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A 9-step feasibility test for your new business idea

16 March 2018 / By RightWay

Perhaps it was a flash of inspiration or it’s something you’ve been thinking about for a long time. Whatever the origins, your new business idea is a guaranteed success.

Or is it?

Before you roll your sleeves up and get your business off the ground, you first need to test whether your idea is feasible. A structured feasibility check doesn’t have to be hard, but it will highlight major areas you need to consider, including any potential risks.

To succeed in business you first need an idea that is achievable. After that, you’ll also need a clear understanding of what is involved in reaching your goals and how you’re going to get there.

If you have a great idea for a new business but don’t know where to start, this blog is for you. We’ll take you through an 9-step feasibility test to check whether your idea will make enough money to cover your costs and make a profit. (Startup owners may want to read this post, in conjunction with this one, to get extra guidance on how to supercharge an approach to success.) 

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1. Create a strong unique brand

Your business needs to stand out and a strong brand is integral to this. As part of this you’ll need to check your business name doesn’t conflict with that of another business. To do so, check the free online registers provided by the Intellectual Property Office of New Zealand (IPONZ) and the NZ Companies Office


2. Have a business plan

A business plan helps you put organise your ideas, clarify goals and ensure you have all of your bases covered. It will also improve your chances of success. Your plan should be an evolving document that grows with your business.


3. Know your unique selling points and capitalise on them.

USPs are things that differentiate your business from its competitors, such as an exclusive product or exceptional service. These USPs provide a solid foundation for your business, giving you a competitive advantage that can be promoted in your marketing and potentially justifying larger profit margins.


4. Budget for ongoing costs

As a business owner, it’s important you have an intimate understanding of the figures. When creating a budget, explore different options for fixed and variable costs and ask other experienced owners for advice. Putting together a detailed, accurate cost budget takes time and money but is hugely valuable.


5. Measure, don’t assume, demand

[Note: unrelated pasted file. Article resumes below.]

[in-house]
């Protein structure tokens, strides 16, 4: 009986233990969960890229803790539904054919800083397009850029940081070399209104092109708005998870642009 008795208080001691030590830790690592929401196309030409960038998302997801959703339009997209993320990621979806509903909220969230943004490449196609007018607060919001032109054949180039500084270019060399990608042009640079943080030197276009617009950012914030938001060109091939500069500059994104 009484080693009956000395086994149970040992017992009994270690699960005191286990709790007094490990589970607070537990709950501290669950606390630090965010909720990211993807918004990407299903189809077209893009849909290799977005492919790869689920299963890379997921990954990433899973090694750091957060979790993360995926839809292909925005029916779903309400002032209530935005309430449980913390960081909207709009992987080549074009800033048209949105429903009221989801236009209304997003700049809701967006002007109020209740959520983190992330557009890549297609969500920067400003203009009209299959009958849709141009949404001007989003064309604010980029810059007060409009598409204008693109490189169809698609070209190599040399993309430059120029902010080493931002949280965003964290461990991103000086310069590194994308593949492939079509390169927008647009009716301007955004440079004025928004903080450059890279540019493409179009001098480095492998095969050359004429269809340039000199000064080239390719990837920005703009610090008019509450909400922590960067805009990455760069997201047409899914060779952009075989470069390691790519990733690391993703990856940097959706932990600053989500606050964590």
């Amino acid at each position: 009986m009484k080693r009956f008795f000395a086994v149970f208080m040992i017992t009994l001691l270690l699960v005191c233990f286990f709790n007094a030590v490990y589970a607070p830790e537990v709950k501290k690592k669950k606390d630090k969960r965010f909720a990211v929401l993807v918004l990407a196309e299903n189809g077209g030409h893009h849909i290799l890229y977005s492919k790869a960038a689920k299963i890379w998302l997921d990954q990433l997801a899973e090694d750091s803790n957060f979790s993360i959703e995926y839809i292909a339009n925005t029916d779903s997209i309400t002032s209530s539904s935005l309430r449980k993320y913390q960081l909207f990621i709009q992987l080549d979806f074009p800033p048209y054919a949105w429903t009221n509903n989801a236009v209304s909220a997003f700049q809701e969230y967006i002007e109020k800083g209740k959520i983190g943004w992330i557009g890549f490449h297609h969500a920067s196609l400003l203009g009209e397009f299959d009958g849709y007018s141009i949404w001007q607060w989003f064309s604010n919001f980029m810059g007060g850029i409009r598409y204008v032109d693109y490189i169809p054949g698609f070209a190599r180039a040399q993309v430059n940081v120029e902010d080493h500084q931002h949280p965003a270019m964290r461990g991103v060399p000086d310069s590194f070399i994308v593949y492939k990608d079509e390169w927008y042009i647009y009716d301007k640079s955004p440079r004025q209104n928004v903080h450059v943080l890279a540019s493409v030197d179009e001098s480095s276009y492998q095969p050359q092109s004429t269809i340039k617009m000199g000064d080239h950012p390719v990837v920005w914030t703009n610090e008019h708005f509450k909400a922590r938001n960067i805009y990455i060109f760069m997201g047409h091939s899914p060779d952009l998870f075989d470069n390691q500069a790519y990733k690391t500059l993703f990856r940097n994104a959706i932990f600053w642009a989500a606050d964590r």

You’ll need to find out which segments of the market respond respond most positively to what you’re selling. Research their purchasing habits and understand why your offering appeals to them more than others. Once you know this you can target these types of customers.


6. Set yourself apart from the competition

Competitor analysis is essential to business success, so you can set yourself apart from the pack. To do this, you first need to know what your competitors offer and how good they at it. A good starting point is to test what each rival offers, as a paying customer.


7. Work out your profit forecast

The more detailed your financial forecasts are, the more accurate they’ll be. Define target market value, estimate the share your business will take from competitors and work out your pricing accordingly to ensure you find a workable profit margin.


8. Consider up-skilling

A clear understanding of your own strengths and areas for improvement enhances the feasibility of your business. Ask other industry professionals what skills and qualifications they have and assess any areas where you could up-skill.


9. Address compliance to improve feasibility

Understand the compliance standards for your type of business by researching your obligations on Business.govt.nz. You can then contact relevant agencies and industry bodies who can help guide you through the process.

Starting a new business is an exciting venture, but without the right foundation it can be full of potential risks. Before you take the plunge and get your idea off the ground, there are a number of things you can do that will safeguard your investment in the future.

No matter what kind of business you’re considering, you first need to test whether your idea is feasible.

Following our 9-step process will help you look at key areas in detail, so you have the complete picture and a strategy for success.

Would you like to be guided through the 9-step process, by one of our experienced business partners? Have a coffee with one of them today, to assess your business idea.

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